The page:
The First European Printed Map of the Shanxi Province
Fine example of Blaeu's map of the Shanxi province of China, published by Johannes Blaeu for his atlas of China, the first such atlas published in the western world.
The map is beautifully engraved in the Dutch 17th-century style by one of the greatest map engravers of the time. The map shows the course of the Great Wall bounding the province to the north. The city of Taiyun ("Taiyuen") is shown. Many other cities, towns, forts, and geographical features are also shown.
Neighboring provinces, including those Hubei, Shaanxi, and Henan. Shanxi's name mean "west of the mountains," some of which are shown on the map.
The map appeared in Martino Martini's Novus Atlas Sinensis, published by Joannes Blaeu, the first western atlas of China, which included sixteen engraved maps of Chinese regions, and one general map of Japan.
The Atlas appeared both as a separate publication and as a part of Blaeu's Novus Atlas and later his Atlas Maior and is based on the surveying and compiling work of Father Martinus Martini, the Jesuit Superior of Hangzhou.
The seventeen maps are noteworthy not only for their accuracy, remarkable for the time, but also for their highly decorative cartouches featuring vignettes depicting regional Chinese dress, activities, and animals. In addition, it is one of the first true Sino-European publications, based on Chinese land surveys but presenting geographic data in a highly visual European cartographic format. - Reed & Demattè
Joan, or Johannes, Blaeu (1596-1673) was the son of Willem Janszoon Blaeu. He inherited his father’s meticulous and striking mapmaking style and continued the Blaeu workshop until it burned in 1672. Initially, Joan trained as a lawyer, but he decided to join his father’s business rather than practice.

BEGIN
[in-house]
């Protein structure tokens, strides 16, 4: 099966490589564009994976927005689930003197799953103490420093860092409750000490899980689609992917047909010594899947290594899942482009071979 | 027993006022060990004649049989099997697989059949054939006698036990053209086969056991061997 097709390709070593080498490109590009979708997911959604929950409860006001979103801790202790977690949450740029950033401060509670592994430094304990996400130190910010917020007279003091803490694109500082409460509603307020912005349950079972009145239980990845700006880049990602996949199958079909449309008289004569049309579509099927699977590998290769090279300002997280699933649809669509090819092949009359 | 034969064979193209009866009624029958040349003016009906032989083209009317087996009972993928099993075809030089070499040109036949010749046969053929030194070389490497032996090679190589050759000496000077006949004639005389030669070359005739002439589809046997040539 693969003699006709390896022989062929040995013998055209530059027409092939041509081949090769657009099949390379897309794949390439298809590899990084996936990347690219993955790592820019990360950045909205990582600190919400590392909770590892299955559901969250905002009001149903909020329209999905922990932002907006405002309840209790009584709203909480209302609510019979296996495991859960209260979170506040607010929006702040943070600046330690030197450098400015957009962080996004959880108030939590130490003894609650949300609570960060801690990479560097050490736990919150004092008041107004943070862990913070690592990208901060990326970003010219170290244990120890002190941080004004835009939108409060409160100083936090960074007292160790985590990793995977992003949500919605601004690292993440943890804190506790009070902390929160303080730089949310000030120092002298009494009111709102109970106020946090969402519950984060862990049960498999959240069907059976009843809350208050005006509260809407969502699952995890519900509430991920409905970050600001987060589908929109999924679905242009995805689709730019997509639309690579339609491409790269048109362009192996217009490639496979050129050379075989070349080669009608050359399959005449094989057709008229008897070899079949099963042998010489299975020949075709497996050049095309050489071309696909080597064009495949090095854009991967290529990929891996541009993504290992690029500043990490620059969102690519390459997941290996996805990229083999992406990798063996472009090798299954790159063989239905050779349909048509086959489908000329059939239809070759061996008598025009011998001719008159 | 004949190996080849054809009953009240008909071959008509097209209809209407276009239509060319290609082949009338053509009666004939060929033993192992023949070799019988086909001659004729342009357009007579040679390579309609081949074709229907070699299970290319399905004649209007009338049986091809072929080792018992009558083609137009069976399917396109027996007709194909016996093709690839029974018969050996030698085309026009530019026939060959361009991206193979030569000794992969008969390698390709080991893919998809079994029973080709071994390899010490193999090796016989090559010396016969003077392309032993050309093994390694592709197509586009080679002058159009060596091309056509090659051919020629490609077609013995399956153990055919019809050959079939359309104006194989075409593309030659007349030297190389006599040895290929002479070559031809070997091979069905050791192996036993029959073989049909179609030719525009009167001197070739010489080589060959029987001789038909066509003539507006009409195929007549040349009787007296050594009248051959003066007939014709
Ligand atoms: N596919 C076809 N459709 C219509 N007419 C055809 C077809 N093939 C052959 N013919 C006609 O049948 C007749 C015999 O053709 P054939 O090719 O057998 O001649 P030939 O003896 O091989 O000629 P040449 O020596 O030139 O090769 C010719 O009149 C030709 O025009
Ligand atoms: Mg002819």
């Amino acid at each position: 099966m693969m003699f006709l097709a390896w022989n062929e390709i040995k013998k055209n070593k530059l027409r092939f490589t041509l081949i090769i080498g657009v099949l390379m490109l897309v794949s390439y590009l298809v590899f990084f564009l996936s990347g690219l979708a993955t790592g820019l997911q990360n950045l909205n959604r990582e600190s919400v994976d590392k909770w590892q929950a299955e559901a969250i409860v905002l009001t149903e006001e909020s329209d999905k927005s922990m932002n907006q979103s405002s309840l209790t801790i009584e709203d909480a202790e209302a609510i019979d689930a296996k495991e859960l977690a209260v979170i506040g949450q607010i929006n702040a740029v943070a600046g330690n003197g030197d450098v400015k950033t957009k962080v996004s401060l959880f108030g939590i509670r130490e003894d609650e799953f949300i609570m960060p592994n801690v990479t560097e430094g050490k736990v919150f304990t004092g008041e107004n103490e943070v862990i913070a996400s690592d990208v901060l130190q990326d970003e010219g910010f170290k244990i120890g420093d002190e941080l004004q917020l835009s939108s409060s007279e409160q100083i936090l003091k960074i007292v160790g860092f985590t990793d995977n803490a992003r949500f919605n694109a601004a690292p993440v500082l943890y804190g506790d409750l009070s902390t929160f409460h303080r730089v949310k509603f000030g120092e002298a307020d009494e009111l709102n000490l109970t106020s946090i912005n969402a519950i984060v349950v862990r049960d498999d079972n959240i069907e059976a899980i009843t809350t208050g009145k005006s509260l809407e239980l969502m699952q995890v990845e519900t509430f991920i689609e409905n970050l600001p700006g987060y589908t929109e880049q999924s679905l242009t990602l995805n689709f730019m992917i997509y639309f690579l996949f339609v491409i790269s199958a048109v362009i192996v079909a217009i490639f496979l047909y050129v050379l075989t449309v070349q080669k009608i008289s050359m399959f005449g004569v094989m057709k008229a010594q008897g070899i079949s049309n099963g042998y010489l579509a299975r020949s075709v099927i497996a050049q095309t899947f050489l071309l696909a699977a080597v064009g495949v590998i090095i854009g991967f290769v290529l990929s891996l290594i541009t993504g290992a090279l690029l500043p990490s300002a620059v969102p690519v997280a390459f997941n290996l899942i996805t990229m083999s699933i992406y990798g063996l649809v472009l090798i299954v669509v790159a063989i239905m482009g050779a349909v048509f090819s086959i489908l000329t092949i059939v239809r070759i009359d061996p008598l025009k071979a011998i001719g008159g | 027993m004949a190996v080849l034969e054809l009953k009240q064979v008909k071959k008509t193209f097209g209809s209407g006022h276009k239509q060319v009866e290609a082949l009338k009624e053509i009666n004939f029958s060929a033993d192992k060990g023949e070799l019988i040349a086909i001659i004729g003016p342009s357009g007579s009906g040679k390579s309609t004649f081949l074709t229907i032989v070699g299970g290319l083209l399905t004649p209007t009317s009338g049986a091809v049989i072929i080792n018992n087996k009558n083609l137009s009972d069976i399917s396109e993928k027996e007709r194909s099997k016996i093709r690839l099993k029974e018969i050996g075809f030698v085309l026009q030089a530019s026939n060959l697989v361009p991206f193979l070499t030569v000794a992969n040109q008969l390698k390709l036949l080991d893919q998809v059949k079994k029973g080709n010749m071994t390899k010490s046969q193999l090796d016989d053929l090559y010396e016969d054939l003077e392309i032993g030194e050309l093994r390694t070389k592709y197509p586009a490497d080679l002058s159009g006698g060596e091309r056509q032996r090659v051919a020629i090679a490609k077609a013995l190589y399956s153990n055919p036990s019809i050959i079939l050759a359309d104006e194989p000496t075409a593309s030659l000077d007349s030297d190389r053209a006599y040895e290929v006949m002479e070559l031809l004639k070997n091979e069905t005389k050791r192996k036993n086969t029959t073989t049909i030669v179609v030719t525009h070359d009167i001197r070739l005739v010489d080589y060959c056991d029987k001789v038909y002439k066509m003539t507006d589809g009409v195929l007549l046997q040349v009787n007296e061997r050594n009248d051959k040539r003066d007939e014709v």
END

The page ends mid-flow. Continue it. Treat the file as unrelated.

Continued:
After his father’s death in 1638, Joan and his brother, Cornelis, took over their father’s shop and Joan took on his work as hydrographer to the Dutch East India Company. Joan brought out many important works, including Nova et Accuratissima Terrarum Orbis Tabula, a world map to commemorate the Peace of Westphalia which brought news of Abel Tasman’s voyages in the Pacific to the attention of Europe. This map was used as a template for the world map set in the floor of the Amsterdam Town Hall, the Groote Burger-Zaal, in 1655.
Joan also modified and greatly expanded his father’s Atlas novus, first published in 1635. All the while, Joan was honing his own atlas. He published the Atlas maior between 1662 and 1672. It is one of the most sought-after atlases by collectors and institutions today due to the attention to the detail, quality, and beauty of the maps. He is also known for his town plans and wall maps of the continents. Joan’s productivity slammed to a halt in 1672, when a fire completely destroyed his workshop and stock. Joan died a year later and is buried in the Westerkerk in Amsterdam.